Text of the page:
Every phone in the Gaylord Entertainment Inc. hotel system has a button marked "consider it done."
The idea is that when customers call to request something -- be it more towels, a wake-up call, a new pillow -- it will be taken care of and they can "consider it done."
But when it comes to improving business processes at the Nashville, Tenn.-based hotel and convention center chain, a button on the phone is not enough. Instead, the company has turned to customers to learn where the business needs improvement, using text analytics to digest that information and provide insight.
Gaylord Entertainment operates hotels, convention space and entertainment venues -- including the Grand Ole Opry -- in Tennessee, Texas and near Orlando. It will soon open a new site in Washington, D.C. Each has anywhere from 1,400 to 2,900 rooms and meeting space for thousands. The company is this week rolling out an on-demand text analytics application from Reston, Va.-based Clarabridge Inc. to help it cull through the thousands of customer survey responses it receives every year. Gaylord has been piloting the technology since last summer.
All guests who provide email addresses are sent a survey asking them to rate their experience. Last year, Gaylord received roughly 80,000 surveys.
"From what I understand, that's more than what other properties receive, so we're happy with that," said Tony Bodoh, manager of operations analysis at Gaylord. "We've seen substantial growth."
Those surveys are fed into the Clarabridge application, which categorizes the responses and uses text analytics to put them into 386 different buckets based on keywords.
"Room quality and condition, elements of check-in, check-out -- basically any touch-point in the hotel would be considered a category for us," Bodoh said.
All data is housed within Clarabridge, separate from Gaylord's systems, he said. This helps to provide a "wall of separation" so the company gets better answers from guests.
Each Gaylord property has a director of operational excellence and innovation who monitors the system daily. Department heads receive canned reports on the chain's performance on a daily or weekly basis. Previously, Gaylord had been relying on an outside service to cull through customer surveys and categorize their responses, which could mean a delay of up to seven weeks before the information got into the hands of customer service.
"Really, the value is in the ability to create ad hoc reports. If we see an issue with a group leaving, we can jump on it right away," Bodoh said. "A lot of groups rotate through our hotels. If there's a problem at one, a meeting planner shows up at another hotel to correct the situation."
Information from the reports is also used to improve processes through Six Sigma and is incorporated into employee training. Gaylord is also working on ways to put customer feedback from email, letters and customer comments into the system. Typically, when a guest provides feedback to staff in person, that staff member will call the "consider it done" line to make sure that the company has followed up on the request. By next year, Gaylord plans to incorporate text analytics into its call center, tracking comment fields and live customer feedback.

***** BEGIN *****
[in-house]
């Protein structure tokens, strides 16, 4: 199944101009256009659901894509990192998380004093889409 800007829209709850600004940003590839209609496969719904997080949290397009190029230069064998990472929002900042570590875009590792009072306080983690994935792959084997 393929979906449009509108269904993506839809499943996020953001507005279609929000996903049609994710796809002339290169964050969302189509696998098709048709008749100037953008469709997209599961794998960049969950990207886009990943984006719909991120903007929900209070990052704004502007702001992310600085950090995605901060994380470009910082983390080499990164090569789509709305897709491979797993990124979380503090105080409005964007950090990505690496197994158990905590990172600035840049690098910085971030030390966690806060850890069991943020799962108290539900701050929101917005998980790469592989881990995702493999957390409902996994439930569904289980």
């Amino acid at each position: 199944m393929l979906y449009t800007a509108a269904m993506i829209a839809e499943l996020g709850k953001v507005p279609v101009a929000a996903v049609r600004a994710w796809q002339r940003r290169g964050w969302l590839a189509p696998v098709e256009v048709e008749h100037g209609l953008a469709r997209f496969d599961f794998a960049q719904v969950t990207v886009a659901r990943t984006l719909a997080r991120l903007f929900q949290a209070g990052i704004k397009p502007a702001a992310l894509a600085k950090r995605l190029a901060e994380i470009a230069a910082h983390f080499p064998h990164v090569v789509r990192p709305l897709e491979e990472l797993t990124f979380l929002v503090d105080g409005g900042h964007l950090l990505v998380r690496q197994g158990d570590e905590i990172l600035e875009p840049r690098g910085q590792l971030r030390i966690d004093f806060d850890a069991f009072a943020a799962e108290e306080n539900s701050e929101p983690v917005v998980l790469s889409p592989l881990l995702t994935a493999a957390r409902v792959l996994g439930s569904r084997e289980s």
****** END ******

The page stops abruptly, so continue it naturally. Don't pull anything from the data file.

Improving customer service and the contact center are typical entry points into the enterprise for text analytics, according to Jim Murphy, research director with Boston-based AMR Inc.
"It's very often in a role like that," Murphy said. "A lot of these technologies have cut their teeth in law enforcement and fraud detection, but the clearest commercial uses have come in voice-of-the-customer initiatives."
At Gaylord, human resources used to be in charge of the guest feedback program because responses were incorporated into employee training. When his department took it over, Bodoh turned to Clarabridge as a way to manage customer feedback. The company had already been considering text analytics for use in analyzing meeting contracts. Now, he said, the analysis team handles the system, working closely with marketing.
This is not uncommon. As the technology has matured, control of text analytics has moved beyond the purview of business intelligence and analysis teams and into marketing and customer service departments, Murphy said.
"It's driven by customer service and, in more and more cases, it's customer service and marketing getting together on this," he said. "Marketing is discovering [that] customer service is demand-sensing while marketing is demand-shaping. There's a mutual need."
And the technology is becoming easier to use.
"One of the early problems with text analytics was finding the expertise to use it; companies realized they weren't equipped to do this," Murphy said. "It required a combination of technical skills and linguistic skills. The tools have now been geared to specific skills, so they provide canned analytics and are much more accessible."